The Global AIDS Alliance has called Bush administration plans to support the Global AIDS Fund "woefully inadequate."
On Friday, President Bush announced a U.S. contribution of $200 million to the new fund for fiscal year 2001 and $500 million for fiscal year 2002. According to GAA, the two-year total is significantly less than what it considers to be a "fair" U.S. share of the $7 billion to $10 billion requested earlier this month by UN secretary-general Kofi Annan. GAA also criticized the fact that the bulk of the U.S. contribution won't be made until 2002 — a delay, says the organization, that condemns millions of Africans to death from AIDS-related infections.
"This proposed level of funding forces us to choose between providing prevention and full treatment, a course that is unsound from both a moral and public health standpoint," said GAA co-director Dr. Paul Zeitz. "Prevention, care and full treatment — including anti-retrovirals — can and must be fully funded. The cost savings resulting from a global bulk procurement mechanism, to purchase drugs at best world prices, must be fully utilized for this Global Fund to work. The Bush administration should also support full cancellation of debts owed the IMF and the World Bank as a means of freeing up more resources to fight AIDS."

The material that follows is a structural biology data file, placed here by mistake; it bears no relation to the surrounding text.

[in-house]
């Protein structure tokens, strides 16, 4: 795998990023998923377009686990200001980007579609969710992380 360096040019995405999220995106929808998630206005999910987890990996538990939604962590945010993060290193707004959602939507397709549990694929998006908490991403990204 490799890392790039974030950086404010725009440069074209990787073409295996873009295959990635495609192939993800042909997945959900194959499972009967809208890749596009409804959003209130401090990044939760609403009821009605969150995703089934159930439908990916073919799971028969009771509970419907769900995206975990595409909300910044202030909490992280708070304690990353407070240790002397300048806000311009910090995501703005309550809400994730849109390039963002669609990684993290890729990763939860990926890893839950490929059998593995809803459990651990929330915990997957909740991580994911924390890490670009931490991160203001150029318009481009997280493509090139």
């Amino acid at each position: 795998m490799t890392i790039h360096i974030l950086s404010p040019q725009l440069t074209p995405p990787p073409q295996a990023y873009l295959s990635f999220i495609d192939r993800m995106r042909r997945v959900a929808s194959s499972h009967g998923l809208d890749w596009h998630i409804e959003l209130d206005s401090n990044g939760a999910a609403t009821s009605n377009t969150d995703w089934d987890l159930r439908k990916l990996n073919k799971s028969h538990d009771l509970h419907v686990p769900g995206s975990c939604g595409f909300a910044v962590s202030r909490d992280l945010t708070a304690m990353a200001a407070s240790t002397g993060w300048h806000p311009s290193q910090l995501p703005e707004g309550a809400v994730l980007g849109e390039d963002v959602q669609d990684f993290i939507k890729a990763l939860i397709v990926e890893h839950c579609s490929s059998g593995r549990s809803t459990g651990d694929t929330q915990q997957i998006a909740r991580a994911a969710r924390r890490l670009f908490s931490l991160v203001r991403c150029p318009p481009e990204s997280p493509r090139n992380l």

GAA estimates the cost of battling AIDS in Africa at a minimum of $10 billion annually. With that figure as a baseline, a contribution from the U.S. government proportionate to U.S. gross domestic product — 29 percent of the world economy — would amount to roughly $3 billion.